Waldron & Schneider

The Importance of a Complete Legal Description in Property Deeds and Estate Documents

A legal description is a written record of a piece of land containing information that clearly identifies it. In a real estate deed or any type of document related to the transfer of ownership of property, a legal description of the real property being conveyed is universally required to be present. Legal descriptions of real estate must always identify the county and state the property is located in. The most common methods used to create legal descriptions are rectangular survey, metes and bounds, and the lot and block systems.

Legal descriptions need to serve as precise locaters of the land being conveyed. An accurate legal description is essential for property transfers. This is especially pertinent for property that has changed hands numerous times in the past, but is just as essential for new construction. An incorrect description, unnoticed or ignored for years, can result in boundary disputes, title problems, the construction of improvements on the wrong property, and could permanently alter the boundary lines of a property. A deed that fails to accurately describe a tract of land, or that is incomplete, is considered void and not enforceable in a court of law.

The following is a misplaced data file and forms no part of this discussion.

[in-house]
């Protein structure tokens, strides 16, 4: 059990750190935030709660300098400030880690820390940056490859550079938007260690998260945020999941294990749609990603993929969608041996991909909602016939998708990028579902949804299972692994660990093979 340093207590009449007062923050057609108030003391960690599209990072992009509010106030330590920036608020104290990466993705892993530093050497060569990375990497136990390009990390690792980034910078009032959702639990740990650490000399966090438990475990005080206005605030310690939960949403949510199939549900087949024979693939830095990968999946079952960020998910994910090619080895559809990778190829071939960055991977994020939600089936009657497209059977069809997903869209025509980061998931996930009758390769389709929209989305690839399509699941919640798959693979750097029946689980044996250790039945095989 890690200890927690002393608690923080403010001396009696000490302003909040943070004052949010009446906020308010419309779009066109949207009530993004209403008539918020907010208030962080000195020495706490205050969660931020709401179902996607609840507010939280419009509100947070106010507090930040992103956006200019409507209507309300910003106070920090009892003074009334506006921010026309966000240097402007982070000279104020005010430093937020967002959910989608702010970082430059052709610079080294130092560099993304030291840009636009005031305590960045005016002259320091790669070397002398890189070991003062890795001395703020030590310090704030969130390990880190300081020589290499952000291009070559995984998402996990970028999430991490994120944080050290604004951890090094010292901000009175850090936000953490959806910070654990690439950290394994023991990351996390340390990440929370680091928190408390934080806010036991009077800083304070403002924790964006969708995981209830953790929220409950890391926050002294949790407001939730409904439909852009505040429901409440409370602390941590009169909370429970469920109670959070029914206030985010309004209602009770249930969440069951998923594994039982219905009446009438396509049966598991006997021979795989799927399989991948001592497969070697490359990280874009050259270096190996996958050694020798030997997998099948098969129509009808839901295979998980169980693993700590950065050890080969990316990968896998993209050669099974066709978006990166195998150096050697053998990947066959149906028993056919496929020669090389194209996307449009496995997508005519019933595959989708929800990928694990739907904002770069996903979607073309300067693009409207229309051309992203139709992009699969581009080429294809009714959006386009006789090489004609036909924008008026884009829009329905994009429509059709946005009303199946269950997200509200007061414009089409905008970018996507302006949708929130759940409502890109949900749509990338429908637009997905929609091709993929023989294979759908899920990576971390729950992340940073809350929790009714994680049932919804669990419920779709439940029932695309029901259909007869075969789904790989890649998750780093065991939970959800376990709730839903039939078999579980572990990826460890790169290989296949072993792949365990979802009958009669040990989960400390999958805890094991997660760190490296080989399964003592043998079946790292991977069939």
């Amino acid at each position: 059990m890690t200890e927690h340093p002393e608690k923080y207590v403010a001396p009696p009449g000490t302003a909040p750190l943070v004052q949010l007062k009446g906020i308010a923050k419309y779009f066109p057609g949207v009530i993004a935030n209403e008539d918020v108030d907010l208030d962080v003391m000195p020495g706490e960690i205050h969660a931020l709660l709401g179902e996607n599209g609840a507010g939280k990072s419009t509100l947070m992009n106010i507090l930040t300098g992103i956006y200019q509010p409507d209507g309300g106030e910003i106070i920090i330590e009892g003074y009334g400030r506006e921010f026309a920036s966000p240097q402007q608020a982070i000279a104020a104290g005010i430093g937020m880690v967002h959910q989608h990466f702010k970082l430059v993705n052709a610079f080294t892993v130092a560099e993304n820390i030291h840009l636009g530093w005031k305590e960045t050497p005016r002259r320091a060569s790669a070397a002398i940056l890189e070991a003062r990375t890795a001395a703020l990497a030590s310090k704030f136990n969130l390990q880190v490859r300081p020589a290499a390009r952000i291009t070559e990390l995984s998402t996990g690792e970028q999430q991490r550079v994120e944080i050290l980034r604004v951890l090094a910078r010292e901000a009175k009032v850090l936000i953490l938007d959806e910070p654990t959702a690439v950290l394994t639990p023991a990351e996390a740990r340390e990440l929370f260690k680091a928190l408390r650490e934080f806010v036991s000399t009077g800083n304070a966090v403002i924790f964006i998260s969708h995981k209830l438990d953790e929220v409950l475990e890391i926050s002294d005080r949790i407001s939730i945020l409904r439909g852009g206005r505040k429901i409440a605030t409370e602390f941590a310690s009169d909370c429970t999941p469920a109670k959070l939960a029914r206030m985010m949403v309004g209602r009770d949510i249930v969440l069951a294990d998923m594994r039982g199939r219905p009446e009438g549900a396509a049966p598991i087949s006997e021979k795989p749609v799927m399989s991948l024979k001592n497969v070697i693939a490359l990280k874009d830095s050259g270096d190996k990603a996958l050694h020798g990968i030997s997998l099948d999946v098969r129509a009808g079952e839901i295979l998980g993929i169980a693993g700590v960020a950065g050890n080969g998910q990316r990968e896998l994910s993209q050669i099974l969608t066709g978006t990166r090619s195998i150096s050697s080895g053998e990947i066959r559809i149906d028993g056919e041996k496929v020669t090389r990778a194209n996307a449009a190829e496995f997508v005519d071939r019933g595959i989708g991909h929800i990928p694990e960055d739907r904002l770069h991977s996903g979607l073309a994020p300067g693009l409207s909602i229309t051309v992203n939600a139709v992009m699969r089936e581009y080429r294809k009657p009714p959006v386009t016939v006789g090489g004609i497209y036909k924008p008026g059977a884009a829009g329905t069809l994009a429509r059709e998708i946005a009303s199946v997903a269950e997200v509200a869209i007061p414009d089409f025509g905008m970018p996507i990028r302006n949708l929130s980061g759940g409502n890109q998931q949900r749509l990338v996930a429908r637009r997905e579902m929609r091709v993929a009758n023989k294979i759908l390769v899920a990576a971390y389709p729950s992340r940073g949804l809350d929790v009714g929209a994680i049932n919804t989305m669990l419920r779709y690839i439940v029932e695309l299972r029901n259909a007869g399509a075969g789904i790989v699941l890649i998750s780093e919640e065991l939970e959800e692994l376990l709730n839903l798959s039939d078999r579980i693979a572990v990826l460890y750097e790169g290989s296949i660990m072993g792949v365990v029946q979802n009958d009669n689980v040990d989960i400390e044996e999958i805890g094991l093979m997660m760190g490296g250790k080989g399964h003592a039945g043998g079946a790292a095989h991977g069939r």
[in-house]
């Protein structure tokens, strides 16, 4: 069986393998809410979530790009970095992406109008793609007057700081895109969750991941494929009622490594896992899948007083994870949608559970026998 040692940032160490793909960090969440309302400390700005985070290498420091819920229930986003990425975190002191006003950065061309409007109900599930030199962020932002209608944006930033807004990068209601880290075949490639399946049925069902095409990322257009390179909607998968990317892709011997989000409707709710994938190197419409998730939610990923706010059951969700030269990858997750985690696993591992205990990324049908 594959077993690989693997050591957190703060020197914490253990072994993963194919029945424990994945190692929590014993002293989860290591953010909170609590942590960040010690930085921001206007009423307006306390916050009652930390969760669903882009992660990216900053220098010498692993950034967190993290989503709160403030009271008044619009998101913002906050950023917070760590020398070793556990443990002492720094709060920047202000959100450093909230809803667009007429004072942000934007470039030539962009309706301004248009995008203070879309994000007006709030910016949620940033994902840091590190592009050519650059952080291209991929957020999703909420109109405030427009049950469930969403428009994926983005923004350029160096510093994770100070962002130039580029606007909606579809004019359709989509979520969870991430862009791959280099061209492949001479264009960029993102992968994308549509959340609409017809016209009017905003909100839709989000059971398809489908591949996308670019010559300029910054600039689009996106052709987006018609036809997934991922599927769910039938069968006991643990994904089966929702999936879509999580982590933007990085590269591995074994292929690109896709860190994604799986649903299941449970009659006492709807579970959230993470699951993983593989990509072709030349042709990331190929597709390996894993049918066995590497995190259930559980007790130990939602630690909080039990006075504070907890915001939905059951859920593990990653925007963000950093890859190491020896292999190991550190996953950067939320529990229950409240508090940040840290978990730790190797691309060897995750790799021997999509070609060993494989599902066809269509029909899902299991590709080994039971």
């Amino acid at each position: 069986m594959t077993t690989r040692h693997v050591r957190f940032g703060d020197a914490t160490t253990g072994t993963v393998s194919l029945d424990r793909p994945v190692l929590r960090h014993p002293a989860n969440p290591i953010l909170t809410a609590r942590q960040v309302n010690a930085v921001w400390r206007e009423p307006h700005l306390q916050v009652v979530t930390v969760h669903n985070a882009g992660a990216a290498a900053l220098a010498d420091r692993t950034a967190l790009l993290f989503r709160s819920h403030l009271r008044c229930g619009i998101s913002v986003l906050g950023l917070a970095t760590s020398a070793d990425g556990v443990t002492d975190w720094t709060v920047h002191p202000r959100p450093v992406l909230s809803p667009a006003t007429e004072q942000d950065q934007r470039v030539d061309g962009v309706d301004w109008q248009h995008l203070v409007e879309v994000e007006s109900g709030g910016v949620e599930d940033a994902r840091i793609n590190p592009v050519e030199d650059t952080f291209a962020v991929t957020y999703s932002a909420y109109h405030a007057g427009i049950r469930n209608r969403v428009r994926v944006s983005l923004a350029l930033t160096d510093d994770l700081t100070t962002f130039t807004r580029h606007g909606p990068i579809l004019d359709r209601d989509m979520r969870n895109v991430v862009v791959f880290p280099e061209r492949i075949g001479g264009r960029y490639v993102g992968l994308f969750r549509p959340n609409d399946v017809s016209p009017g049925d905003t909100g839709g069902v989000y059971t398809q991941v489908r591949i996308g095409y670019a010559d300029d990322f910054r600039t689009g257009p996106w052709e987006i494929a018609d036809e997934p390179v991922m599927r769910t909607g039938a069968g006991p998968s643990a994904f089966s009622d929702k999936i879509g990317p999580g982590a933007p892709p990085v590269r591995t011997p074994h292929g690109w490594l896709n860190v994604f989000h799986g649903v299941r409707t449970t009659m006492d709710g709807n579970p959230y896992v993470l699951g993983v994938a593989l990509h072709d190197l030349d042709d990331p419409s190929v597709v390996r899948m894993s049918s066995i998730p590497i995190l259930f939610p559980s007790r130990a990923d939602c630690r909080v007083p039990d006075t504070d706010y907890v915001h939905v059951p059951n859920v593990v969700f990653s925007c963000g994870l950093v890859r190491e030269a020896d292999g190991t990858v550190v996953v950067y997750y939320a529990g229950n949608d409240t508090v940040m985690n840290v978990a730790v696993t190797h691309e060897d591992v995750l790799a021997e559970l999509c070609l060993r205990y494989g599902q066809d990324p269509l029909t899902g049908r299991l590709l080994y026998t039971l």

The type of description used depends on the system currently in place in the state and county where the property is located. The description will typically appear on sales contracts and the property deed. Sometimes, the legal description is attached as an exhibit to the deed. If so, the body of the deed will usually reference the attached legal description. Relying solely on legal property descriptions available from the appraisal district or simply providing a street address and name is not advisable and will often create defect in title that can usually only be cured through the use of the Court System – an expensive and unpredictable path. While Texas Courts will always attempt to give effect to the intent of the parties, a property description must provide a basis for the land to be identified on the ground with reasonable certainty.

If you need assistance preparing a property deed or properly interpreting a legal description, or would like to make sure your own property and real estate deeds are enforceable in a court of law, the attorneys at Waldron & Schneider are here to assist.

The legal information in this blog entry is not intended to be a substitute for seeking personalized legal advice from an attorney licensed to practice in your jurisdiction. Further, nothing contained in this article is intended to create an attorney-client relationship with any reader. This article and website are made available by Waldron & Schneider for educational purposes only and to give basic information and a general understanding of the law, not to provide specific legal advice. By using this website you understand that there is no attorney client relationship between you and Waldron & Schneider. The article and website should not be used as a substitute for competent legal advice from a licensed professional attorney in your state. For more information or questions you can contact us and one of our attorneys will be in touch soon.
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